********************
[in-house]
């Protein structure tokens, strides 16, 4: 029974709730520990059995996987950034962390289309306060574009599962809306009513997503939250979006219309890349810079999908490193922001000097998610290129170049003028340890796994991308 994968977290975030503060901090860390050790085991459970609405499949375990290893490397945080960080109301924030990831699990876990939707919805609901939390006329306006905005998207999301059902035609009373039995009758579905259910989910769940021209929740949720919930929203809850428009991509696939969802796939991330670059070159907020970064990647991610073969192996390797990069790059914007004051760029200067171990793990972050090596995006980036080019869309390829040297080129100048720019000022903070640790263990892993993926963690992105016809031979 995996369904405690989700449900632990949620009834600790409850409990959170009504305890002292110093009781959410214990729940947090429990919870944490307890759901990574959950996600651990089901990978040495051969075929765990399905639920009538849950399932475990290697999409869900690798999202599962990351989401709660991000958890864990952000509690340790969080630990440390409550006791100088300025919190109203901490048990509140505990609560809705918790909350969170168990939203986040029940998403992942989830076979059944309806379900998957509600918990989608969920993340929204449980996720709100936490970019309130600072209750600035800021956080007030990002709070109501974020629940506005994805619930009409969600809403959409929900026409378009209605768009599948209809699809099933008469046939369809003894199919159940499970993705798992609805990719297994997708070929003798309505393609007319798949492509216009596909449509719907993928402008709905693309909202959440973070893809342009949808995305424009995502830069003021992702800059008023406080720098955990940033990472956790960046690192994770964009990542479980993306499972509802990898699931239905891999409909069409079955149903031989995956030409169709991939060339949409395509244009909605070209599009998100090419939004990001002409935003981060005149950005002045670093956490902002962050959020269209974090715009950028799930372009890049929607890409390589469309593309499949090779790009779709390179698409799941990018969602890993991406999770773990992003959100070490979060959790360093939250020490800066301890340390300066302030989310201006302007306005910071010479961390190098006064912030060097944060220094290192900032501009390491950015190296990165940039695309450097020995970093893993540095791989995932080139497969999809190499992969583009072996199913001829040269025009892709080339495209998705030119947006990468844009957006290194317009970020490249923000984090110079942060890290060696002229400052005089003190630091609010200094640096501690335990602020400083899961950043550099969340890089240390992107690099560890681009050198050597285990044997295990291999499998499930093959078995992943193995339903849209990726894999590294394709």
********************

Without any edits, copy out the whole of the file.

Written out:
[in-house]
């Protein structure tokens, strides 16, 4: 029974709730520990059995996987950034962390289309306060574009599962809306009513997503939250979006219309890349810079999908490193922001000097998610290129170049003028340890796994991308 994968977290975030503060901090860390050790085991459970609405499949375990290893490397945080960080109301924030990831699990876990939707919805609901939390006329306006905005998207999301059902035609009373039995009758579905259910989910769940021209929740949720919930929203809850428009991509696939969802796939991330670059070159907020970064990647991610073969192996390797990069790059914007004051760029200067171990793990972050090596995006980036080019869309390829040297080129100048720019000022903070640790263990892993993926963690992105016809031979 995996369904405690989700449900632990949620009834600790409850409990959170009504305890002292110093009781959410214990729940947090429990919870944490307890759901990574959950996600651990089901990978040495051969075929765990399905639920009538849950399932475990290697999409869900690798999202599962990351989401709660991000958890864990952000509690340790969080630990440390409550006791100088300025919190109203901490048990509140505990609560809705918790909350969170168990939203986040029940998403992942989830076979059944309806379900998957509600918990989608969920993340929204449980996720709100936490970019309130600072209750600035800021956080007030990002709070109501974020629940506005994805619930009409969600809403959409929900026409378009209605768009599948209809699809099933008469046939369809003894199919159940499970993705798992609805990719297994997708070929003798309505393609007319798949492509216009596909449509719907993928402008709905693309909202959440973070893809342009949808995305424009995502830069003021992702800059008023406080720098955990940033990472956790960046690192994770964009990542479980993306499972509802990898699931239905891999409909069409079955149903031989995956030409169709991939060339949409395509244009909605070209599009998100090419939004990001002409935003981060005149950005002045670093956490902002962050959020269209974090715009950028799930372009890049929607890409390589469309593309499949090779790009779709390179698409799941990018969602890993991406999770773990992003959100070490979060959790360093939250020490800066301890340390300066302030989310201006302007306005910071010479961390190098006064912030060097944060220094290192900032501009390491950015190296990165940039695309450097020995970093893993540095791989995932080139497969999809190499992969583009072996199913001829040269025009892709080339495209998705030119947006990468844009957006290194317009970020490249923000984090110079942060890290060696002229400052005089003190630091609010200094640096501690335990602020400083899961950043550099969340890089240390992107690099560890681009050198050597285990044997295990291999499998499930093959078995992943193995339903849209990726894999590294394709």